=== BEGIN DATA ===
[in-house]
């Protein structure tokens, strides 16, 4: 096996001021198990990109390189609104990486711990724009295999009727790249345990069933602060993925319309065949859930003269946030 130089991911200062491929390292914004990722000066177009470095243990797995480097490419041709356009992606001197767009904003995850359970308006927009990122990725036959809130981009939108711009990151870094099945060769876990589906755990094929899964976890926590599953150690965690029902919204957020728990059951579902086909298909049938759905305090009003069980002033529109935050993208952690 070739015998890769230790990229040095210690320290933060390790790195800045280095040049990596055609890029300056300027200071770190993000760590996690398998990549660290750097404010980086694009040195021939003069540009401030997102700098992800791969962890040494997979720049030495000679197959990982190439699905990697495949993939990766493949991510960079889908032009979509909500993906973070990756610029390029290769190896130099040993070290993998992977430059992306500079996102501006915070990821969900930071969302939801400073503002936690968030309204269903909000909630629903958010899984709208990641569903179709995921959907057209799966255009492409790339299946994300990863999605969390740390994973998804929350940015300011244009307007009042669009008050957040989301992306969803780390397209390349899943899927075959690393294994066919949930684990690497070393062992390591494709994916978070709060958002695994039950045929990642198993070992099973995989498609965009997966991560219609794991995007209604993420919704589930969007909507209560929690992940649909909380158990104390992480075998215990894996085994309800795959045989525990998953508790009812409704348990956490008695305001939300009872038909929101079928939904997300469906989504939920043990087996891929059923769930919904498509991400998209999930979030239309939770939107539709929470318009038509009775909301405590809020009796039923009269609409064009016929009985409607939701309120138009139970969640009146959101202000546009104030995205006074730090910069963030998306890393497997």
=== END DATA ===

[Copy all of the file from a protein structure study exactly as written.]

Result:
[in-house]
């Protein structure tokens, strides 16, 4: 096996001021198990990109390189609104990486711990724009295999009727790249345990069933602060993925319309065949859930003269946030 130089991911200062491929390292914004990722000066177009470095243990797995480097490419041709356009992606001197767009904003995850359970308006927009990122990725036959809130981009939108711009990151870094099945060769876990589906755990094929899964976890926590599953150690965690029902919204957020728990059951579902086909298909049938759905305090009003069980002033529109935050993208952690 070739015998890769230790990229040095210690320290933060390790790195800045280095040049990596055609890029300056300027200071770190993000760590996690398998990549660290750097404010980086694009040195021939003069540009401030997102700098992800791969962890040494997979720049030495000679197959990982190439699905990697495949993939990766493949991510960079889908032009979509909500993906973070990756610029390029290769190896130099040993070290993998992977430059992306500079996102501006915070990821969900930071969302939801400073503002936690968030309204269903909000909630629903958010899984709208990641569903179709995921959907057209799966255009492409790339299946994300990863999605969390740390994973998804929350940015300011244009307007009042669009008050957040989301992306969803780390397209390349899943899927075959690393294994066919949930684990690497070393062992390591494709994916978070709060958002695994039950045929990642198993070992099973995989498609965009997966991560219609794991995007209604993420919704589930969007909507209560929690992940649909909380158990104390992480075998215990894996085994309800795959045989525990998953508790009812409704348990956490008695305001939300009872038909929101079928939904997300469906989504939920043990087996891929059923769930919904498509991400998209999930979030239309939770939107539709929470318009038509009775909301405590809020009796039923009269609409064009016929009985409607939701309120138009139970969640009146959101202000546009104030995205006074730090910069963030998306890393497997």